Lānaʻi ʻalauahio

Lānaʻi ʻalauahio

Lānaʻi ʻalauahio


  • Common Name: Lānaʻi ʻalauahio or Lānaʻi creeper 
  • Scientific:  Paroreomyza montana montana

Note that this page is for the subspecies on Lānaʻi (Paroreomyza montana montana). There is another subspecies called Maui ʻalauahio (Paroreomyza montana newtoni) that still exists on Maui.


No recording available.

Conservation Status 

Extinct. Last recorded sighting in the wild was in 1937. Note that the subspecies 

Species Information 

The Lānaʻi ʻalauahio or creeper is a subspecies of Paroreomyza montana. The Paraoremoyza genera are the oldest and most diverse nectarivorous Hawaiian honeycreepers (Ned 1989). The creeper’s pointy beaks supported their diet of nectar. Lānaʻi creepers stood out with plumage of primarily different shades of yellow, including some shades of green, white and a brown tail (Zoological Society of London 1848). The Hawaiian honeycreeper known as Lānaʻi ʻalauahio or Lānaʻi creeper was last seen on Lānaʻi in 1937. 




Believed to have been common on Lānaʻi at elevations above 450- 600 m (Pyle & Pyle 2017).


When the island’s first city, Lānaʻi city, was built in 1923, many forest bird species, including the Lānaʻi creeper, experienced a massive decline (Doughlas 1994). This decline was heavily due to the increase in plantation work on island. Plantation workers brought chickens and other animals that carried avian diseases (Munro 1960).  In addition to disease, rats were imported. Ultimately, population decline is assumed to be a result of introduced diseases and species associated with colonization and westernization, accompanying the pineapple plantation (Hobdy 1993). The Lānaʻi creeper were unable to salvage their population.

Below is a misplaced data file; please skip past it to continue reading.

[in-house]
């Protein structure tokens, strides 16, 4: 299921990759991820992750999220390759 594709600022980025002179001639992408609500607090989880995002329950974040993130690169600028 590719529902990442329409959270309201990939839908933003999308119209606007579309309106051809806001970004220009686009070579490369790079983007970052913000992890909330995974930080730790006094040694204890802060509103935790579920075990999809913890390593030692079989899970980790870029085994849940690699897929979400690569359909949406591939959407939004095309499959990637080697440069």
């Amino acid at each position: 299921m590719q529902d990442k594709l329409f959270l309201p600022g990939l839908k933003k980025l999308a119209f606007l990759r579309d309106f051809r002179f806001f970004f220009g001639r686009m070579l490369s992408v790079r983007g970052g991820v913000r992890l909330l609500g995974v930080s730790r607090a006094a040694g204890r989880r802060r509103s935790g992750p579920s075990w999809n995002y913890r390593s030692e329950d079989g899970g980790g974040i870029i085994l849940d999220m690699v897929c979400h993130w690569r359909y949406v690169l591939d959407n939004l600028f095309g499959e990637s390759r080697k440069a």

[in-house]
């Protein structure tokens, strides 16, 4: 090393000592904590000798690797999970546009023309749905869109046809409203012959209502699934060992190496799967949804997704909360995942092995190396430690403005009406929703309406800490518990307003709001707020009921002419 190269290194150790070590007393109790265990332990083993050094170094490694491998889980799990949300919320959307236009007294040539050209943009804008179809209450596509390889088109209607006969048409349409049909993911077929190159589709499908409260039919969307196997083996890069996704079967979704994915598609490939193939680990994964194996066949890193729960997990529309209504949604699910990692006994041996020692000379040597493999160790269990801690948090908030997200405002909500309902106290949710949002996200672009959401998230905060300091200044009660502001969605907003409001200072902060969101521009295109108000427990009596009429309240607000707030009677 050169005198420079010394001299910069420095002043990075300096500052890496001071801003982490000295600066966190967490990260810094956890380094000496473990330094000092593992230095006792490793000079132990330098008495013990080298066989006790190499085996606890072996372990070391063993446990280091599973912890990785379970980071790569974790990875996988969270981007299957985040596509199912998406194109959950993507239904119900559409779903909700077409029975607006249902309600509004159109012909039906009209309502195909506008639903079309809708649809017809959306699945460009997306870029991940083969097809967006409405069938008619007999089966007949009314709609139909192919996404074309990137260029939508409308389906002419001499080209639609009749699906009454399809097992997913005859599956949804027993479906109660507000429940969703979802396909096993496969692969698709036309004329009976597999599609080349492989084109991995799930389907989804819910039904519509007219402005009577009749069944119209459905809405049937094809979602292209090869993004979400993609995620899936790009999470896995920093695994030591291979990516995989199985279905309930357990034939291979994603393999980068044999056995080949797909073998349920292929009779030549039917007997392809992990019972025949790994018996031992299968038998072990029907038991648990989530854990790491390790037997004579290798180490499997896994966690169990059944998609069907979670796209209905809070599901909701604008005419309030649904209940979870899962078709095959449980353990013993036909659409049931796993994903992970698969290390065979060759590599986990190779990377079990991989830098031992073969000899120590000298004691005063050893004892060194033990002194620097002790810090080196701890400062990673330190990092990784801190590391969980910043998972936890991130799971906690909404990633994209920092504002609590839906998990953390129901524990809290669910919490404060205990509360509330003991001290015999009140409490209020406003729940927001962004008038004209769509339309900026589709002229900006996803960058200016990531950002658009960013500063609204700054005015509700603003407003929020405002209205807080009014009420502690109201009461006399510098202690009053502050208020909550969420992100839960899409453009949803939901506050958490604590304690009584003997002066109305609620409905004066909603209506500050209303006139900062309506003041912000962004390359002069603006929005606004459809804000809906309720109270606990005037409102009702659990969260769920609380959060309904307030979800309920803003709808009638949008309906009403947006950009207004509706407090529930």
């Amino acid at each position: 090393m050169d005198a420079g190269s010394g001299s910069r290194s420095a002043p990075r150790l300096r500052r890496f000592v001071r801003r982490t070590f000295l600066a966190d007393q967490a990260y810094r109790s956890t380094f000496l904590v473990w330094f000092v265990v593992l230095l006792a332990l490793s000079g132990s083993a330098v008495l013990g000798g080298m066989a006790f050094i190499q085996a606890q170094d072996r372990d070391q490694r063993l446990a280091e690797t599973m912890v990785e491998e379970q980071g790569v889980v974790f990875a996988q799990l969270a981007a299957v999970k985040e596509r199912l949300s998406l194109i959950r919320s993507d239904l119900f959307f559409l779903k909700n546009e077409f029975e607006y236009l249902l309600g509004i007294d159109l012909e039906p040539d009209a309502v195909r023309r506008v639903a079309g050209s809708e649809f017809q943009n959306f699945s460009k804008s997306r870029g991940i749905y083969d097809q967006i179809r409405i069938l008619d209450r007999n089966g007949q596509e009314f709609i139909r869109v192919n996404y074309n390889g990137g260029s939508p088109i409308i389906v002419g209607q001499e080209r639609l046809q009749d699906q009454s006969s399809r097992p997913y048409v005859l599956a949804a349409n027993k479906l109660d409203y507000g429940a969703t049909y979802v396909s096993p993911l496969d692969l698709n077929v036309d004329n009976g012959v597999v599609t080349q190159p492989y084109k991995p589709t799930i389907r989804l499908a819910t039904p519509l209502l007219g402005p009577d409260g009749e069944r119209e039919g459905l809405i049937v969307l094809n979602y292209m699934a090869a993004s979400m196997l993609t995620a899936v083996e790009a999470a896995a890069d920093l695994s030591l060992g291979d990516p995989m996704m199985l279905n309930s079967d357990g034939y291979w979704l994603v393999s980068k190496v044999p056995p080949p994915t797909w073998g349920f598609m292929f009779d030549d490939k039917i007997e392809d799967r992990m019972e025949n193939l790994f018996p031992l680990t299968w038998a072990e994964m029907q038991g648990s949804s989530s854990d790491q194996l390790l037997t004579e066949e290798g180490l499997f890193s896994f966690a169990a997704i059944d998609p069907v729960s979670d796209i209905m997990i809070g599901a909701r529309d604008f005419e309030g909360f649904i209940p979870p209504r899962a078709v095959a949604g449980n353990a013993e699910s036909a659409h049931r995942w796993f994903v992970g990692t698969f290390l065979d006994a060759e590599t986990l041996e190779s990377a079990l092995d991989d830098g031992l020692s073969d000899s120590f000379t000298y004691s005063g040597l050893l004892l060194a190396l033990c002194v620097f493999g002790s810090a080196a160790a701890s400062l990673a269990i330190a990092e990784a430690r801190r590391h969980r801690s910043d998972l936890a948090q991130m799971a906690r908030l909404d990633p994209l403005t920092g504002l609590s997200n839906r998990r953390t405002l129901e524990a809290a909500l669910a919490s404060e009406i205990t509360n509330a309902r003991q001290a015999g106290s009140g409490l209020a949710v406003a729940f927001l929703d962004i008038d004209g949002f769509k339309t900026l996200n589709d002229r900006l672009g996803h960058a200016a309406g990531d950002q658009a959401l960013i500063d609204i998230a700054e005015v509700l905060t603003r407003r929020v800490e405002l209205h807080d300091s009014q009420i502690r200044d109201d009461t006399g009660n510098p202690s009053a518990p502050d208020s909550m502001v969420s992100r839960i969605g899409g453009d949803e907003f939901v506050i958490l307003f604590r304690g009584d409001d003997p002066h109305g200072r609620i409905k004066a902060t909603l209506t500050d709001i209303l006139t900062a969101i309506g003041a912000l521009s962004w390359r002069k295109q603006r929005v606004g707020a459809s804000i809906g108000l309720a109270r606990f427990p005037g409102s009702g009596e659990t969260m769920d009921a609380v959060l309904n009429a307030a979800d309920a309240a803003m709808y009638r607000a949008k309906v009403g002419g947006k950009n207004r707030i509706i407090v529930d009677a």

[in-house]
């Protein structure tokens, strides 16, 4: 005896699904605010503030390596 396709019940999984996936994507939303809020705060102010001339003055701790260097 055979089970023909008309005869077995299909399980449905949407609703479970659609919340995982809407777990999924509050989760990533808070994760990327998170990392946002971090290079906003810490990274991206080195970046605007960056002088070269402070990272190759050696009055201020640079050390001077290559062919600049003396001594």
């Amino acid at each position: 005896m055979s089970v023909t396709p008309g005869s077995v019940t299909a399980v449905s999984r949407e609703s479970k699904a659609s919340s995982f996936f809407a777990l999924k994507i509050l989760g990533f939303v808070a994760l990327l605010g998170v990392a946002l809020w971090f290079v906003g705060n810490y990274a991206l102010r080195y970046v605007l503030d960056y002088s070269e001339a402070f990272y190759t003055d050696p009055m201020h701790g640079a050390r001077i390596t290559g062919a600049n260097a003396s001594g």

Lānaʻi ʻalauahio

Paroreomyza montana subsp. montana (S.B.Wilson, 1890) collected in United States of America (licensed under http://creativecommons.org/licenses/by/4.0/)

Lānaʻi ʻAlauahio, John Gerrard Keulemans

John Gerrard Keulemans, Public Domain via Wikimedia

Additional Resources 

Pyle, R.L., and P. Pyle. 2017. The Birds of the Hawaiian Islands: Occurrence, History, Distribution, and Status. B.P. Bishop Museum, Honolulu, HI, U.S.A. Version 2 (1 January 2017)

Doughlas, H. (1994). Avifaunal Change in the Hawaiian Islands.  

Hobdy R. 1993. Lana’i – a case study: the loss of biodiversity on a small Hawaiian Island. Pac Sci 47(3): 201-210. 

Munro, George C. 1960. Birds of Hawaii. Charles E. Tuttle Co., Rutland, Vermont  and Tokyo, Japan 

Ned K. Johnson, Jill A. Marten, C. John Ralph, Genetic Evidence for the Origin and Relationships of Hawaiian Honeycreepers (Aves: Fringillidae), The Condor, Volume 91, Issue 2, 1 May 1989, Pages 379–396, https://doi.org/10.2307/1368317 

Zoological Society of London. (1848). Proceedings of the Zoological Society of London.